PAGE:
World Congress of Faiths
6th. October, 1975
Wali Ali Meyer,
410, Precita Avenue, San Francisco,
California, 94110, U.S.A.
Dear Wali Ali,
I have today received your letter dated the 19th. September, and with interest. The address strikes a chord at once, and I am wondering how Sam's community fares now? I have had some slight contact with Pir, but I am not sure how close the relationship is between you and him.
I shall not forget Sam. Who could? I had the pleasure of meeting him in London many years ago, when he attended a meeting I addressed in Kensington, and also when he came, accompanied by yourself, and stayed in Westminster at St. Ermin's Hotel.
You may well have letters in your files from me to Sam, and possibly copies of his to me as well, so I imagine you know as much as I do on that score, and much more besides, of course.
To me Sam was sometimes an enigma, sometimes a voice crying in the concrete desert, often a pithy commentator on my own (Buddhist) scene. But always he was worth hearing, and always he sheaved a penetrating insight into the religious realm.
If I can help I will try. l shall be interested to see anything from I his pen, and hope that I do in due course.
I am now working here fulltime, in the inter-religious field, which is to my taste and is something that I appreciate the opportunity of doing. I enclose some literature to give you some idea of our scope. I have a fancy that Sam would have approved.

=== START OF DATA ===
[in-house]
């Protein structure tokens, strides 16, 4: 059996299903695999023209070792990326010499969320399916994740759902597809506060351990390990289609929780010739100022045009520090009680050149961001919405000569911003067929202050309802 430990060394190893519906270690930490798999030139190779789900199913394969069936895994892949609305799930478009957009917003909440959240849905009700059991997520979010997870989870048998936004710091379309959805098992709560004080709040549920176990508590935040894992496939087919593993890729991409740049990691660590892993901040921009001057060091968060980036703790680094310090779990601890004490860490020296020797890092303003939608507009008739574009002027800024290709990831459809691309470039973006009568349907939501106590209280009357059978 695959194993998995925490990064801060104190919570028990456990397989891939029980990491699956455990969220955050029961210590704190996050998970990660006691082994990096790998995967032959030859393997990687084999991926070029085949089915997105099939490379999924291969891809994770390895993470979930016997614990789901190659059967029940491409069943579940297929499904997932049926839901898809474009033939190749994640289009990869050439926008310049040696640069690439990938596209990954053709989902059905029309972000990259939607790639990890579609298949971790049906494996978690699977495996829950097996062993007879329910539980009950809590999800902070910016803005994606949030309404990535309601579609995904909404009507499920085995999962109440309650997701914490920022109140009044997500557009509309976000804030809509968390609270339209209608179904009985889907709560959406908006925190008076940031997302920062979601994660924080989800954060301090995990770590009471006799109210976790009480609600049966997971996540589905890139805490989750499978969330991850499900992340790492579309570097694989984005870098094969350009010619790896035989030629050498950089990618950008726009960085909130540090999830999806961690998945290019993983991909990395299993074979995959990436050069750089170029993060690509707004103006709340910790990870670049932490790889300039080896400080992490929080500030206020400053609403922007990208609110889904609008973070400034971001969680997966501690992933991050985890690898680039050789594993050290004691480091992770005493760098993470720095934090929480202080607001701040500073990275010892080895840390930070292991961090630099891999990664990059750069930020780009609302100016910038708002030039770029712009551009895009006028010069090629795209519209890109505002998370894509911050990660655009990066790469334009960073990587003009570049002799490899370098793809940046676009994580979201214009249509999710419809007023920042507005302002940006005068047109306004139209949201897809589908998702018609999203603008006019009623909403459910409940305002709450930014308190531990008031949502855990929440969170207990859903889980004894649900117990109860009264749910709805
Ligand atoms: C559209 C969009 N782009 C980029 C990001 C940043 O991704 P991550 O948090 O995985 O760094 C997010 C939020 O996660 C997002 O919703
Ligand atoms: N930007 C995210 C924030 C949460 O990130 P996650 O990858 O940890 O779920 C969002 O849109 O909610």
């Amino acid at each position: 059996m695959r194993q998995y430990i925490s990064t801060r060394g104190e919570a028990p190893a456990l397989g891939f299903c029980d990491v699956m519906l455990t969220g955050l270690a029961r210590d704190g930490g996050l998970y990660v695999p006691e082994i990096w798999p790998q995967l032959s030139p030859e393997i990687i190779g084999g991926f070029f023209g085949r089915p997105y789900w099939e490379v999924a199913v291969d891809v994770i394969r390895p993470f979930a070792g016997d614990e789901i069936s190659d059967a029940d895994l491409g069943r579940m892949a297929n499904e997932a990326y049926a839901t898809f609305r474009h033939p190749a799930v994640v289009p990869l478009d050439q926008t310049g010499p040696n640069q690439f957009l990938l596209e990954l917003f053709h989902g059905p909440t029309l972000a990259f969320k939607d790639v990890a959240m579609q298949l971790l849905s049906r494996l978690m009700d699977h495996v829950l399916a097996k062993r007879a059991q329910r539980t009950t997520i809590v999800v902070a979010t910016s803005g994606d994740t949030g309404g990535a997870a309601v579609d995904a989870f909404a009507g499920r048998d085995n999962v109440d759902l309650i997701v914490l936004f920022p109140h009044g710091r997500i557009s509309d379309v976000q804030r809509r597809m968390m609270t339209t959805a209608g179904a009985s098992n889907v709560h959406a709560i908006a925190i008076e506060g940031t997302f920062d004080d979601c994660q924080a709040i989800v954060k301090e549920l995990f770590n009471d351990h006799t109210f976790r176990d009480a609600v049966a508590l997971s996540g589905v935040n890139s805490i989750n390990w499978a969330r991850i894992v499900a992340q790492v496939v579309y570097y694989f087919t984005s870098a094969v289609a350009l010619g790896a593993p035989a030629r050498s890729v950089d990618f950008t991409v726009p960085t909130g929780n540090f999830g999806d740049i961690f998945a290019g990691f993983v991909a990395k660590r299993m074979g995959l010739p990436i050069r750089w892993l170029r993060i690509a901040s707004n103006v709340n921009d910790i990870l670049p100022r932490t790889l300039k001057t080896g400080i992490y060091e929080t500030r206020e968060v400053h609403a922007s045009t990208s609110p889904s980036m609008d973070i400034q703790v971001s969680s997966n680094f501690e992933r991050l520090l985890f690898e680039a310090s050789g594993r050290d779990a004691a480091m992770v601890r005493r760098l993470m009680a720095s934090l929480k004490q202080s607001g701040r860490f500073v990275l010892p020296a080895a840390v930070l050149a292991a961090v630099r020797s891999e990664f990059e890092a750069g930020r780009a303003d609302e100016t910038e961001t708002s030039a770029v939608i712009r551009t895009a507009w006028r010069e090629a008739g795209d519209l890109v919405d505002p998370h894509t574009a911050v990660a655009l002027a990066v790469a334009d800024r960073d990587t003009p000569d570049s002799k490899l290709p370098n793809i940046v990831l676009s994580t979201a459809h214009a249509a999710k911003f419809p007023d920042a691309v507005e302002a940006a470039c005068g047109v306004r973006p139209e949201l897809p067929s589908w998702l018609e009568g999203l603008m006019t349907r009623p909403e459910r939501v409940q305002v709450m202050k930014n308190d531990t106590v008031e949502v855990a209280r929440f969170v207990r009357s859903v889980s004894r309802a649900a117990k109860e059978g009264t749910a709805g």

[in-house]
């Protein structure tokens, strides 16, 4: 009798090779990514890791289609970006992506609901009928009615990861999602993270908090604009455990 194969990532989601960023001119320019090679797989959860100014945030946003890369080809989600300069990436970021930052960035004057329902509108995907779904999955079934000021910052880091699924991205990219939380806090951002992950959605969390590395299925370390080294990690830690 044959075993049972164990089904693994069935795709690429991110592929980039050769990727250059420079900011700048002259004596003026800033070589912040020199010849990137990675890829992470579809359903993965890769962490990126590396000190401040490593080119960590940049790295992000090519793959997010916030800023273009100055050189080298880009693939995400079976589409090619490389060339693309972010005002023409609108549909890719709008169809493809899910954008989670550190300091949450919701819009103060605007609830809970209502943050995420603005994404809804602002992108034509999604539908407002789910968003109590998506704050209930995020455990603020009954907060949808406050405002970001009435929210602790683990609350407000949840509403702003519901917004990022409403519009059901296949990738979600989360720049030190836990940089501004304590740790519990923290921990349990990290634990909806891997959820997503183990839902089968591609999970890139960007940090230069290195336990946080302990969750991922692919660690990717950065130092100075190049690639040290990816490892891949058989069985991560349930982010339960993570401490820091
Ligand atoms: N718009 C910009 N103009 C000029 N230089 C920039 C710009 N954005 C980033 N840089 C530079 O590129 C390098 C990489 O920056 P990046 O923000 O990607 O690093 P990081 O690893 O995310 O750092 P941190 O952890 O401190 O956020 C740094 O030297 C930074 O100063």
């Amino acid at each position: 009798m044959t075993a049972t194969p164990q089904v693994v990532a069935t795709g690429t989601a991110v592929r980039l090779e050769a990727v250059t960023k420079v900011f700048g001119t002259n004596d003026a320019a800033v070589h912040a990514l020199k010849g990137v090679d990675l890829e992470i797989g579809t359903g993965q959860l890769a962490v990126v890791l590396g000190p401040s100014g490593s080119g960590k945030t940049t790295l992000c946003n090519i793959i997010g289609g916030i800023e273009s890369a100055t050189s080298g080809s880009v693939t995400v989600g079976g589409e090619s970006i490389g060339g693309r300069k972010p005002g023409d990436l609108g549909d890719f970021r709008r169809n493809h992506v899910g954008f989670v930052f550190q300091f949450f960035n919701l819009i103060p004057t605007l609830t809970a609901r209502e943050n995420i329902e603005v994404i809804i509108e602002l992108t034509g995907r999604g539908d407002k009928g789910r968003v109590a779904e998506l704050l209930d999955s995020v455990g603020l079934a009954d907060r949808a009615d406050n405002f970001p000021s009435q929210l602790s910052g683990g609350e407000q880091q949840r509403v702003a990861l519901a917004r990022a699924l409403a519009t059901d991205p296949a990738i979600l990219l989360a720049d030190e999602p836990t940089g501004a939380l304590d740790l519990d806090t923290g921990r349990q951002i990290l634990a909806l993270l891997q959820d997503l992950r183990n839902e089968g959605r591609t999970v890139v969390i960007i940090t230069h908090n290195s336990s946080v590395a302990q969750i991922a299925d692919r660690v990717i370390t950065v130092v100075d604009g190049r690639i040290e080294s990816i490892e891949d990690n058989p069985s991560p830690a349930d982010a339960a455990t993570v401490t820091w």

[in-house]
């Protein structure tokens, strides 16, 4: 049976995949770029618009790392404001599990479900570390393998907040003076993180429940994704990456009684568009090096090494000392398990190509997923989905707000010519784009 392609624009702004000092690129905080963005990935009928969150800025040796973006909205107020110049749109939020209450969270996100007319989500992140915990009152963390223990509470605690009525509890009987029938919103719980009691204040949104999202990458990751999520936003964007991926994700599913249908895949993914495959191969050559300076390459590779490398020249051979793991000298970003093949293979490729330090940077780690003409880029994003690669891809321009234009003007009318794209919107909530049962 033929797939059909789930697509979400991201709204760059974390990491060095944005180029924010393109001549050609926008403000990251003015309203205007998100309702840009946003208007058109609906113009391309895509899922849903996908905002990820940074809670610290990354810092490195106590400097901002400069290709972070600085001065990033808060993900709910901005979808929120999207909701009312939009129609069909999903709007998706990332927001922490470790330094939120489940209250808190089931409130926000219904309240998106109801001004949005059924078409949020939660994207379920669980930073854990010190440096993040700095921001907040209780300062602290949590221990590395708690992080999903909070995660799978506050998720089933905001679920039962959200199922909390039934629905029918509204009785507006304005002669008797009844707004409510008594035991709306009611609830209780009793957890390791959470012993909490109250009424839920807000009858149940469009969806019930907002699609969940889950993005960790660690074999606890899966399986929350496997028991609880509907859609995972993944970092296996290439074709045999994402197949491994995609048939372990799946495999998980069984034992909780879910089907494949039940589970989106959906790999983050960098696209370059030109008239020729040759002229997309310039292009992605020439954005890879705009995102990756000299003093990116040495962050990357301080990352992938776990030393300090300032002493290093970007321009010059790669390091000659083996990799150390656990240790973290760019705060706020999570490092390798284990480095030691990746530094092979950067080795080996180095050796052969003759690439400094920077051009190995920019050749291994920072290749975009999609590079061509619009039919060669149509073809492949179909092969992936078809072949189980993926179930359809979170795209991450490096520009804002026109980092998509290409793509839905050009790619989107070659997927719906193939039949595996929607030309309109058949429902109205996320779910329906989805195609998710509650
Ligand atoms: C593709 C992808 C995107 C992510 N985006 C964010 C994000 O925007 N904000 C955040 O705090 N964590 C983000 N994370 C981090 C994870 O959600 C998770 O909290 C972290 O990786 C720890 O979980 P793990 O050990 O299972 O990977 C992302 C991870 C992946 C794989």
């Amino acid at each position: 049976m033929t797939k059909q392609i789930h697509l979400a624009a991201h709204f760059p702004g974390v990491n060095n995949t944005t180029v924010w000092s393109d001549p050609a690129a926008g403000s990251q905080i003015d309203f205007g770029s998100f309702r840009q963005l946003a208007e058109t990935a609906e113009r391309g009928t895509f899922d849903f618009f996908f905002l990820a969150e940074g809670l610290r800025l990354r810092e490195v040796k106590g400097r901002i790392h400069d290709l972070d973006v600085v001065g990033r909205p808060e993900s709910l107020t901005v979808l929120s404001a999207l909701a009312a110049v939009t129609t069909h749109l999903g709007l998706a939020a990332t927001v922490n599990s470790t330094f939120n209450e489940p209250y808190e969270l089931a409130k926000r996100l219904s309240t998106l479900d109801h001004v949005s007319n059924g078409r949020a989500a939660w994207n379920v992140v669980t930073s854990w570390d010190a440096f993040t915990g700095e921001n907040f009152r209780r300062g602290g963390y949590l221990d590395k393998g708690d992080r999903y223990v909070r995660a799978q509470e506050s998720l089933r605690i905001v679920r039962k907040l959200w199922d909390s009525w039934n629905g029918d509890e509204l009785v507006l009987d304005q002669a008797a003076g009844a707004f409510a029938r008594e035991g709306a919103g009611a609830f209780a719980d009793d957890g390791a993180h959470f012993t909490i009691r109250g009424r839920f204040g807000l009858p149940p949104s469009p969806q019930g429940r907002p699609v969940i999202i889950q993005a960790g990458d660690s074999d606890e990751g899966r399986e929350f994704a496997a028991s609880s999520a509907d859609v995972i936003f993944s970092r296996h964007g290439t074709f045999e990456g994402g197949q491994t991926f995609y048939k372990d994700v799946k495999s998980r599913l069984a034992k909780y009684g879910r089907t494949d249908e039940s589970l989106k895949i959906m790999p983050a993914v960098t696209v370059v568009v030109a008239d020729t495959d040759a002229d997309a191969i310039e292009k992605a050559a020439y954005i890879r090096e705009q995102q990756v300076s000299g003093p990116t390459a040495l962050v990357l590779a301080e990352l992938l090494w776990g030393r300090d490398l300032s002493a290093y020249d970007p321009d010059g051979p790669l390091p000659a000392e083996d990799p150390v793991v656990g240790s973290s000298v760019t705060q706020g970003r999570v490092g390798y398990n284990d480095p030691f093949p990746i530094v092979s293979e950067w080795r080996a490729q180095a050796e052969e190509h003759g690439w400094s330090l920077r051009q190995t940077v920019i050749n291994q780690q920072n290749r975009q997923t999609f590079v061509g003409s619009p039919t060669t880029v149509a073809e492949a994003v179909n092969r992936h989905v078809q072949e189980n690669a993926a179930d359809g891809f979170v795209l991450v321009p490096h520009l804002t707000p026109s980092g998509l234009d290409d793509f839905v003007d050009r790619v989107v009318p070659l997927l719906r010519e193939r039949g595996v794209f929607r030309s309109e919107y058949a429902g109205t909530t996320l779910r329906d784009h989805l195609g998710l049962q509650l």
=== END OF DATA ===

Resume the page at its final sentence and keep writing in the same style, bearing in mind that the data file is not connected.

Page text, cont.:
I have had a slight contact with Pir, but I am not sure how close your contact with him is—I am sure you know him well. We see him here from time to time, and always he has something pertinent to say.
With best wishes,
Rev. Jack Austin,
World Congress of Faiths
Nov. 24, 1975
Rev. Jack Austin
World Congress of Faiths London
Thank you very much for your response to our inquiry of September 19. I trust that you and your family are well, and can report the same for my wife and our two daughters. One thing to correct in your letter. I did not accompany Murshid to England; that was Mansur whom you met on that trip. He is currently living in Boston and serving as director of a Sufi center there. I remained home to mind the store on that occasion and indeed have inherited San Francisco (the city proper) and Murshid's home as a base of operations.
I am delighted to see you are now directly associated with the World Congress of Faiths. For myself, I was this year elected president of a local organization called "Meeting of the Ways" which is incorporated as a mutual society of about 15 of the spiritual groups presently functioning in the San Francisco Bay Area. In fact, I am off to a meeting in just an hour where I am afraid I am volunteering to chair a monthly radio program. One's life is a continuous swirl of activities and one is making a heroic effort not to get over-extended.